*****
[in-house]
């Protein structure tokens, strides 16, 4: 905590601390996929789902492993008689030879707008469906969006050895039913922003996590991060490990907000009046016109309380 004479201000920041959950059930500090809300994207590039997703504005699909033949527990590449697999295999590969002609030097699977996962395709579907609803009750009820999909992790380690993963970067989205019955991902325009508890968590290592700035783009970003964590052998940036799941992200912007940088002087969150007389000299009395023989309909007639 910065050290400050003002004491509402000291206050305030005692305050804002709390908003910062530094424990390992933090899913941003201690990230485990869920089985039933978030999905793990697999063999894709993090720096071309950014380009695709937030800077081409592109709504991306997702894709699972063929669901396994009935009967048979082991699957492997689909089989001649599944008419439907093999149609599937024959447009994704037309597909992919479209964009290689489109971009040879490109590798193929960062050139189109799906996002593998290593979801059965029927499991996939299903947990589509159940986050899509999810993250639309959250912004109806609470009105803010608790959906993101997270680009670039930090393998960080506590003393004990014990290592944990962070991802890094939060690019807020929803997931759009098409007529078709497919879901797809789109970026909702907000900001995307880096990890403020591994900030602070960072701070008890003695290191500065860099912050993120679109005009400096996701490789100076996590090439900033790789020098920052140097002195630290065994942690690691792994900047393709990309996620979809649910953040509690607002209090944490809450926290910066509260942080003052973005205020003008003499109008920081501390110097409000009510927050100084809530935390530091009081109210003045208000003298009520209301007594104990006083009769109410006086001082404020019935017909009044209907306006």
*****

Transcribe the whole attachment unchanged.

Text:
[in-house]
């Protein structure tokens, strides 16, 4: 905590601390996929789902492993008689030879707008469906969006050895039913922003996590991060490990907000009046016109309380 004479201000920041959950059930500090809300994207590039997703504005699909033949527990590449697999295999590969002609030097699977996962395709579907609803009750009820999909992790380690993963970067989205019955991902325009508890968590290592700035783009970003964590052998940036799941992200912007940088002087969150007389000299009395023989309909007639 910065050290400050003002004491509402000291206050305030005692305050804002709390908003910062530094424990390992933090899913941003201690990230485990869920089985039933978030999905793990697999063999894709993090720096071309950014380009695709937030800077081409592109709504991306997702894709699972063929669901396994009935009967048979082991699957492997689909089989001649599944008419439907093999149609599937024959447009994704037309597909992919479209964009290689489109971009040879490109590798193929960062050139189109799906996002593998290593979801059965029927499991996939299903947990589509159940986050899509999810993250639309959250912004109806609470009105803010608790959906993101997270680009670039930090393998960080506590003393004990014990290592944990962070991802890094939060690019807020929803997931759009098409007529078709497919879901797809789109970026909702907000900001995307880096990890403020591994900030602070960072701070008890003695290191500065860099912050993120679109005009400096996701490789100076996590090439900033790789020098920052140097002195630290065994942690690691792994900047393709990309996620979809649910953040509690607002209090944490809450926290910066509260942080003052973005205020003008003499109008920081501390110097409000009510927050100084809530935390530091009081109210003045208000003298009520209301007594104990006083009769109410006086001082404020019935017909009044209907306006």